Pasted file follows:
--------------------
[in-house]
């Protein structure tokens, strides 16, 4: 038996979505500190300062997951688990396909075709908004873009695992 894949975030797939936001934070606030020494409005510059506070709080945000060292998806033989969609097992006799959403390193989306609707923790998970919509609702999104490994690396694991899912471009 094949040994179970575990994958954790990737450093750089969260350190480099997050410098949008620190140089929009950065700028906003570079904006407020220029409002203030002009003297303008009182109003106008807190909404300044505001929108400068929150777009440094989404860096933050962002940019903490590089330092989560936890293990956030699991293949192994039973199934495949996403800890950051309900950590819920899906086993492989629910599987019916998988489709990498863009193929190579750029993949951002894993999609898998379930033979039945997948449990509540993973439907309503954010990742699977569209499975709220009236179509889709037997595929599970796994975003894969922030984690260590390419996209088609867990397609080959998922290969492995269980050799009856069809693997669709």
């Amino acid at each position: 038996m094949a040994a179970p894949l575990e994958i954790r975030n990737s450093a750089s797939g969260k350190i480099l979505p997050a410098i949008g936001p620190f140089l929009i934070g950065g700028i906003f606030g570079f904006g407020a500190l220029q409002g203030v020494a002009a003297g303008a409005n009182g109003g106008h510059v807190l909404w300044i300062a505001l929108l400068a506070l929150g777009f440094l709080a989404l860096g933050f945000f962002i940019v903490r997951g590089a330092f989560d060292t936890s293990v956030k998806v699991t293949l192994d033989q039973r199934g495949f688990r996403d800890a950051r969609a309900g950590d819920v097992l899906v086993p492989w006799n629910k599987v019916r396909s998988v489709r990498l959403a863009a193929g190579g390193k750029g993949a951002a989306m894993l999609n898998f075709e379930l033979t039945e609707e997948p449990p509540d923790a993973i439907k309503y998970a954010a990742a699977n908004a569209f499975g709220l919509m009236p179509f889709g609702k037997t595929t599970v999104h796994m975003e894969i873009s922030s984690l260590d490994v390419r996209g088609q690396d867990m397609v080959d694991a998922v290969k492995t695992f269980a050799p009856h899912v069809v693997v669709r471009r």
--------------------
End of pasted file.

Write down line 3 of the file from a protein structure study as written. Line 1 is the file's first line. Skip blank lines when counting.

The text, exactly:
């Amino acid at each position: 038996m094949a040994a179970p894949l575990e994958i954790r975030n990737s450093a750089s797939g969260k350190i480099l979505p997050a410098i949008g936001p620190f140089l929009i934070g950065g700028i906003f606030g570079f904006g407020a500190l220029q409002g203030v020494a002009a003297g303008a409005n009182g109003g106008h510059v807190l909404w300044i300062a505001l929108l400068a506070l929150g777009f440094l709080a989404l860096g933050f945000f962002i940019v903490r997951g590089a330092f989560d060292t936890s293990v956030k998806v699991t293949l192994d033989q039973r199934g495949f688990r996403d800890a950051r969609a309900g950590d819920v097992l899906v086993p492989w006799n629910k599987v019916r396909s998988v489709r990498l959403a863009a193929g190579g390193k750029g993949a951002a989306m894993l999609n898998f075709e379930l033979t039945e609707e997948p449990p509540d923790a993973i439907k309503y998970a954010a990742a699977n908004a569209f499975g709220l919509m009236p179509f889709g609702k037997t595929t599970v999104h796994m975003e894969i873009s922030s984690l260590d490994v390419r996209g088609q690396d867990m397609v080959d694991a998922v290969k492995t695992f269980a050799p009856h899912v069809v693997v669709r471009r």